tetromino wrote:Under such conditions, any government's choices are to
1. provide occasional injections of liquidity to keep the banking system going for the next few months; or
2. let the banks sink or swim on their own.

That is actually new economic theory invented in the dot-com boom because events at the time seemed to contradict conventional economic theory; they have since been understood and the new theory shown wrong. The dot-bust artificial boost is ultimately responsible for the housing bubble that just burst; with the theory disproved, there’s no good reason now to repeat that mistake.

I read a very good article about this a few days ago, but damned if I can find it now.

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Re: That Spitzer guy.

Postby Okita » Mon Mar 17, 2008 3:53 pm UTC

If anything, I feel more sorry for his wife and kids. I might be biased of me because I actually know one of his daughter's, am a New Yorker, and have heard Spitzer speak in person.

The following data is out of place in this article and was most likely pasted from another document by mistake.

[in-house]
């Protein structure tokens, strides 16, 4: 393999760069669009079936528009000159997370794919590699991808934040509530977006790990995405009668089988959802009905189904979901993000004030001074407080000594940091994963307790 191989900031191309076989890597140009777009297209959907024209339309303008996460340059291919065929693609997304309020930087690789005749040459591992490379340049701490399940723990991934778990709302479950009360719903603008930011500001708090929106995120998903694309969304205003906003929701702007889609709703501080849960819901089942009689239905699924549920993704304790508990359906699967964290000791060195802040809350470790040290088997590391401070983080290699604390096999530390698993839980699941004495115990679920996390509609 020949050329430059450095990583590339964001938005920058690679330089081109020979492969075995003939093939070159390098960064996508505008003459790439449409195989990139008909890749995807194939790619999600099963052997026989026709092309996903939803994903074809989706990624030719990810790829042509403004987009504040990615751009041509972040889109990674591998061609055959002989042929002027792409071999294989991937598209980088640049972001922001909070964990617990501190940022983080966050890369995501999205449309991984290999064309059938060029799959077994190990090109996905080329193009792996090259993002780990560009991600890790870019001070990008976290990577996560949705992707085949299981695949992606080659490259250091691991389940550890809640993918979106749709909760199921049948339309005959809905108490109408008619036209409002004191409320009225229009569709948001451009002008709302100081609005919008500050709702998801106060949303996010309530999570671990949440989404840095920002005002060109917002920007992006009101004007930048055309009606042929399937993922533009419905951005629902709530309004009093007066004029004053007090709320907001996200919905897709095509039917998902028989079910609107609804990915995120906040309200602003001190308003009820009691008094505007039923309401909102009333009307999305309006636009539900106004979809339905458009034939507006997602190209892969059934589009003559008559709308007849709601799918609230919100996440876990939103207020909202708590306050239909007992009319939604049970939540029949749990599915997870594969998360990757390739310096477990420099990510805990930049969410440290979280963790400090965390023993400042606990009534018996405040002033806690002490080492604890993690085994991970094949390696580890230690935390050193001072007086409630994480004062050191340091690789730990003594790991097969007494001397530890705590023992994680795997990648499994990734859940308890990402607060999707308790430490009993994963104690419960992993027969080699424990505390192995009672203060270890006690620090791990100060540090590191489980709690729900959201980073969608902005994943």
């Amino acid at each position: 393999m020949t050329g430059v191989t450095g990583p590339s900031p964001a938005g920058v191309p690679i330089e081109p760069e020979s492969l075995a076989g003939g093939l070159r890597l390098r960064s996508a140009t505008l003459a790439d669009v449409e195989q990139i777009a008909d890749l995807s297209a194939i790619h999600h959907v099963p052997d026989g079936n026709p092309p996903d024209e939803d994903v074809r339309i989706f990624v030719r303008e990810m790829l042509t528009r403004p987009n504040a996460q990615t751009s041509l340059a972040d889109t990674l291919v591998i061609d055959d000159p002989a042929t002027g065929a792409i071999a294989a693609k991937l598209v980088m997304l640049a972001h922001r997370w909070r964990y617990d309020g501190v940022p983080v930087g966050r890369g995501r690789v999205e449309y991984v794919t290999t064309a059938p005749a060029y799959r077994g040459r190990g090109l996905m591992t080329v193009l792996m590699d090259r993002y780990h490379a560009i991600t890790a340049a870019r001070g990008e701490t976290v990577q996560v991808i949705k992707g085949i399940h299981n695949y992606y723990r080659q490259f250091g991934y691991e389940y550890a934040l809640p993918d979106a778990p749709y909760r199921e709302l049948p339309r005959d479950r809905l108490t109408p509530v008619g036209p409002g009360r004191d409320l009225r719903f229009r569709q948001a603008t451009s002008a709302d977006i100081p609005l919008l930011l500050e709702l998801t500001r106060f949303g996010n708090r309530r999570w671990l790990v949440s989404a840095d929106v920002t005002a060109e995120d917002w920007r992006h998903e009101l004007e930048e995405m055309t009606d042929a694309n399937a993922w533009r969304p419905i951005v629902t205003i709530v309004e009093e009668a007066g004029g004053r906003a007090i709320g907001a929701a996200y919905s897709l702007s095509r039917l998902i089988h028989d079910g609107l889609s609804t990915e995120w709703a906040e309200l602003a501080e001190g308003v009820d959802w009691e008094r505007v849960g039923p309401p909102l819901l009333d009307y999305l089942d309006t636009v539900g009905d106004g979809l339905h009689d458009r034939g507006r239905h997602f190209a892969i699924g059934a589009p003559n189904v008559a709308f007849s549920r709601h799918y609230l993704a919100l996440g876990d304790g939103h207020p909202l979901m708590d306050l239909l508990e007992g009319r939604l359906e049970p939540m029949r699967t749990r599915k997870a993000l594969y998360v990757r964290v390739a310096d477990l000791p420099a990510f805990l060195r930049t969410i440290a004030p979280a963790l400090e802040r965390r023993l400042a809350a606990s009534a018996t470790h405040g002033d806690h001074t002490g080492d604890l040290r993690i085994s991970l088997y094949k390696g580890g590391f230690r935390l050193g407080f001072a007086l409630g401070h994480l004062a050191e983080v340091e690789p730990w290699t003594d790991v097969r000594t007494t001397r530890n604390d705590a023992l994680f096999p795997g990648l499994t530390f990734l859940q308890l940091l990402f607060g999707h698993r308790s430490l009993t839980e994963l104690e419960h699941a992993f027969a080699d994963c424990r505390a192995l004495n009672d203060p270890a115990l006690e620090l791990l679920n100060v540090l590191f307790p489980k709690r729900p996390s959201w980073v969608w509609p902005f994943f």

The hypocrisy is pretty bad... But the guy seemed happily married with 3 kids and a wife and the family seemed happy so all I can wonder is "what happened to make you want to risk blowing up your career like this?"

I don't get people.
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Re: That Spitzer guy.

Postby PhantomReality » Mon Mar 17, 2008 6:08 pm UTC

I think in this particular case, the dude was cheating on his wife and this shows little moral fiber so he's gunna have to face the facts. But at the same time, how can you truly make legislation about something without having tried it? This applies to drugs very specifically. How can a politician make a law about "evil marijuana" if they've never tried it? grah pisses me off.

By the same token I don't think you can call a politician incorrect for being a hypocrite. Just because they're a hypocrite doesn't mean they're wrong. Al Gore can drive SUV's and still be right about global warming.

But that's not what this is about. It's about a man who took an oath and broke it. He's gotta go.
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Re: That Spitzer guy.

Postby Mastam53 » Wed Mar 19, 2008 8:42 pm UTC

I just hope he has a REALLY comfortable couch in his apartment.

That was stupid of him to do, though. At least if you're going to do that, don't do it when a lot of people know who you are, or when you may be followed for other suspected crimes.